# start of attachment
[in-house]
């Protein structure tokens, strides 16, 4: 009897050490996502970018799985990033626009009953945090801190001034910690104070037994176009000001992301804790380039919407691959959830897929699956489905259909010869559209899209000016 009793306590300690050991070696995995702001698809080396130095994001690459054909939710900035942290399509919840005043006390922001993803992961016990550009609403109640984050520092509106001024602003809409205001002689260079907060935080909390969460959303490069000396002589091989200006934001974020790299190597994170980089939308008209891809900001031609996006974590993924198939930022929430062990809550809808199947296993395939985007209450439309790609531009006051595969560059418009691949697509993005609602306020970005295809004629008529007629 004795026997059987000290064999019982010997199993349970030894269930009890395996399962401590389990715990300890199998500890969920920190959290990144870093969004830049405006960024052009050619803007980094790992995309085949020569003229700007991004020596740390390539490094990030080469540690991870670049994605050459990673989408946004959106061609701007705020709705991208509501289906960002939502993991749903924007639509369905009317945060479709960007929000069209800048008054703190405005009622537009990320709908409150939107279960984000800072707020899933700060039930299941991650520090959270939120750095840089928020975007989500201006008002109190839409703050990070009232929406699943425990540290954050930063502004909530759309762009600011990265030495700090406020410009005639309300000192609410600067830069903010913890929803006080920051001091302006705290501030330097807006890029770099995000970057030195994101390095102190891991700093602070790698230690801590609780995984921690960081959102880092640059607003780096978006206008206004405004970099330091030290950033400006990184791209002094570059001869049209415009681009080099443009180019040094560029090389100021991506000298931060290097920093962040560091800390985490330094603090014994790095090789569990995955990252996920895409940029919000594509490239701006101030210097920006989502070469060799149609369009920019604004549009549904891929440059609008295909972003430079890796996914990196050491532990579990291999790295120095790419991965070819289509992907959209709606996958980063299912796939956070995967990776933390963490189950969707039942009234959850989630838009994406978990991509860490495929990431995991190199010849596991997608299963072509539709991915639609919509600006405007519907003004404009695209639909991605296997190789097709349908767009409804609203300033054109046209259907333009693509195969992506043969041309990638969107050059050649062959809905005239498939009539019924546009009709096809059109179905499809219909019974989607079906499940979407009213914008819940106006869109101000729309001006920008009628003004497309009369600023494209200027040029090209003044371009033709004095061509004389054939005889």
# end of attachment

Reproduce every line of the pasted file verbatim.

[in-house]
């Protein structure tokens, strides 16, 4: 009897050490996502970018799985990033626009009953945090801190001034910690104070037994176009000001992301804790380039919407691959959830897929699956489905259909010869559209899209000016 009793306590300690050991070696995995702001698809080396130095994001690459054909939710900035942290399509919840005043006390922001993803992961016990550009609403109640984050520092509106001024602003809409205001002689260079907060935080909390969460959303490069000396002589091989200006934001974020790299190597994170980089939308008209891809900001031609996006974590993924198939930022929430062990809550809808199947296993395939985007209450439309790609531009006051595969560059418009691949697509993005609602306020970005295809004629008529007629 004795026997059987000290064999019982010997199993349970030894269930009890395996399962401590389990715990300890199998500890969920920190959290990144870093969004830049405006960024052009050619803007980094790992995309085949020569003229700007991004020596740390390539490094990030080469540690991870670049994605050459990673989408946004959106061609701007705020709705991208509501289906960002939502993991749903924007639509369905009317945060479709960007929000069209800048008054703190405005009622537009990320709908409150939107279960984000800072707020899933700060039930299941991650520090959270939120750095840089928020975007989500201006008002109190839409703050990070009232929406699943425990540290954050930063502004909530759309762009600011990265030495700090406020410009005639309300000192609410600067830069903010913890929803006080920051001091302006705290501030330097807006890029770099995000970057030195994101390095102190891991700093602070790698230690801590609780995984921690960081959102880092640059607003780096978006206008206004405004970099330091030290950033400006990184791209002094570059001869049209415009681009080099443009180019040094560029090389100021991506000298931060290097920093962040560091800390985490330094603090014994790095090789569990995955990252996920895409940029919000594509490239701006101030210097920006989502070469060799149609369009920019604004549009549904891929440059609008295909972003430079890796996914990196050491532990579990291999790295120095790419991965070819289509992907959209709606996958980063299912796939956070995967990776933390963490189950969707039942009234959850989630838009994406978990991509860490495929990431995991190199010849596991997608299963072509539709991915639609919509600006405007519907003004404009695209639909991605296997190789097709349908767009409804609203300033054109046209259907333009693509195969992506043969041309990638969107050059050649062959809905005239498939009539019924546009009709096809059109179905499809219909019974989607079906499940979407009213914008819940106006869109101000729309001006920008009628003004497309009369600023494209200027040029090209003044371009033709004095061509004389054939005889």